Your important decisions deserve sound, competent legal advice.
What is Incompetency?
“Incompetent” means an adult person who, by reason of mental illness, mental deficiency, disease, weakness of mind or any other cause, is unable, without assistance, properly to manage and take care of himself or herself or his or her property, or both. The term includes a person who is mentally incapacitated. NRS 159.019.
A petition for the appointment of a guardian may be filed in the event there is medical documentation that a person has incompetency. If the court finds the proposed ward competent and not in need of a guardian, the court will dismiss the petition. However, if the court finds that appointment of a general guardian is appropriate, the court will appoint a general guardian of the ward’s person, estate, or person and estate.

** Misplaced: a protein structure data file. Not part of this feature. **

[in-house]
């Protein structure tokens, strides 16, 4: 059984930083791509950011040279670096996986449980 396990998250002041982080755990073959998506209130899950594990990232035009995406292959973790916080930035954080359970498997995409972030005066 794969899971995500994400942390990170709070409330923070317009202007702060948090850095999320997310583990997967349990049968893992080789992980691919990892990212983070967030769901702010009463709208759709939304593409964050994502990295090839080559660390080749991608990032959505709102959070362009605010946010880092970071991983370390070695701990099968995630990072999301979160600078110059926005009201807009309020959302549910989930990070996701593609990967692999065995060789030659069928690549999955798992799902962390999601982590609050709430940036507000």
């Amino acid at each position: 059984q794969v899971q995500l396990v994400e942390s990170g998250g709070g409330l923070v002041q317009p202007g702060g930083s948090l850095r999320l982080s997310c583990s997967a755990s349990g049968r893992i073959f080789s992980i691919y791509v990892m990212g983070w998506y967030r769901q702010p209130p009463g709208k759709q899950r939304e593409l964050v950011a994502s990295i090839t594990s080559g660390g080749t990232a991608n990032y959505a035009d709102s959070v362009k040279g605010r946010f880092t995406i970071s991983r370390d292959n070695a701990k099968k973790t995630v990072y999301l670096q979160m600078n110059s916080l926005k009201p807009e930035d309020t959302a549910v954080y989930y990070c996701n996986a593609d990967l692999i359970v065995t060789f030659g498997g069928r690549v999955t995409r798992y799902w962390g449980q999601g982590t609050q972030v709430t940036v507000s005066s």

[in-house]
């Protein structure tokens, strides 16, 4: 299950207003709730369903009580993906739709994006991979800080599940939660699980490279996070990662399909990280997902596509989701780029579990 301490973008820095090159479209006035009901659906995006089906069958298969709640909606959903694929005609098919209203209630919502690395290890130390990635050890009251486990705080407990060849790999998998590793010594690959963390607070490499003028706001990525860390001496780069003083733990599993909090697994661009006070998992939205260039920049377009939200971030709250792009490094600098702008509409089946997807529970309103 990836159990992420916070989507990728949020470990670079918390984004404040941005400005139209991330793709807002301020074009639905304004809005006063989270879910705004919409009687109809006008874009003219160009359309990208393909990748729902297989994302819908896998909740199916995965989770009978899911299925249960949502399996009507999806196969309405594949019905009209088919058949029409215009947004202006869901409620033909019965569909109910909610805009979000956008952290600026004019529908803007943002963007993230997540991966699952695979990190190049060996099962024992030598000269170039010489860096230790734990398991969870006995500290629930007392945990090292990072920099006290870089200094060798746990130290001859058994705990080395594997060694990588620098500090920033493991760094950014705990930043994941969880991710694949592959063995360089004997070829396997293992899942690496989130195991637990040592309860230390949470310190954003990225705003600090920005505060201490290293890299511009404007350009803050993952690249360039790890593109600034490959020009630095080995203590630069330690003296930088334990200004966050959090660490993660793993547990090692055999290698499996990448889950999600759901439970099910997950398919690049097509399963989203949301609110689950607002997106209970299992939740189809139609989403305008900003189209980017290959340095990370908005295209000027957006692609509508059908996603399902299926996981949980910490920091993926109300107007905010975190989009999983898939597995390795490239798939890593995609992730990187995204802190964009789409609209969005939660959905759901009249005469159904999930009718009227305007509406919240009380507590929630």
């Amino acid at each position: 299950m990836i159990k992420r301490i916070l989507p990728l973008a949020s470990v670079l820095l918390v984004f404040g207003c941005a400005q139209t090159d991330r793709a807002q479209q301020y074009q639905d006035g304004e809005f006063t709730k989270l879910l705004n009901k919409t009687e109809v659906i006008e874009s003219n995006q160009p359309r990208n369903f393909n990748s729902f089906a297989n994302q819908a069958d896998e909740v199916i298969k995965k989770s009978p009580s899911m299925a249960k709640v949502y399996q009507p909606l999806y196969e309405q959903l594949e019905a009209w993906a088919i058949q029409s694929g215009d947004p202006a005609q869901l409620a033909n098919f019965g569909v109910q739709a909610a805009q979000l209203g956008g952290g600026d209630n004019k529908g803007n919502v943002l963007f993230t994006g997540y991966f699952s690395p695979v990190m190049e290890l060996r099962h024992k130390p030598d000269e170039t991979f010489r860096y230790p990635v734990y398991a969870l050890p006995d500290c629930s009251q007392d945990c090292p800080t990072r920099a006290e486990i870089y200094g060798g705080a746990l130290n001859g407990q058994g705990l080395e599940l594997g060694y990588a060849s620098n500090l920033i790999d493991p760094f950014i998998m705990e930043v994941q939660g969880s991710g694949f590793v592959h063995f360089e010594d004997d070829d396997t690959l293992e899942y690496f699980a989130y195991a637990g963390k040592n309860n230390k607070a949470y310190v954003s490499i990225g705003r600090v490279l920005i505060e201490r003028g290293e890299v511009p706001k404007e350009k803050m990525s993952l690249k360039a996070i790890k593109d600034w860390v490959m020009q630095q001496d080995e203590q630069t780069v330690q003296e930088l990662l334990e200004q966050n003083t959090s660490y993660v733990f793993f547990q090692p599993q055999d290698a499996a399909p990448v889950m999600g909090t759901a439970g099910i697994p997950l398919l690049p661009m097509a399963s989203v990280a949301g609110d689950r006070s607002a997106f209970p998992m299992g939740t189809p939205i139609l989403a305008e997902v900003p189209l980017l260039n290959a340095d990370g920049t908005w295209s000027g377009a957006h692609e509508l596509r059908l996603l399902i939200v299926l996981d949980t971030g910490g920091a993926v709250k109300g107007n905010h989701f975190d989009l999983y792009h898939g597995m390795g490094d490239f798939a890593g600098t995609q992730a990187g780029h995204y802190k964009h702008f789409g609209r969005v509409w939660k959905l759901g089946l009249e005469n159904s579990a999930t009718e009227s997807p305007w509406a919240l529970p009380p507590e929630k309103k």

Different levels of competency.
There are different levels of competency and someone who may be deemed “incompetent” for guardianship purposes may still be competent to execute a will or trust. However, behavior such as poor judgment, drug use or gambling, does not by itself, prove that a person has incompetency.
Guardianship is a very serious matter and should be considered only after other less drastic alternatives have been measured.
Ready for effective, immediate action for your guardianship matter? Contact Drizin Law at 702-798-4955 to speak with an attorney today.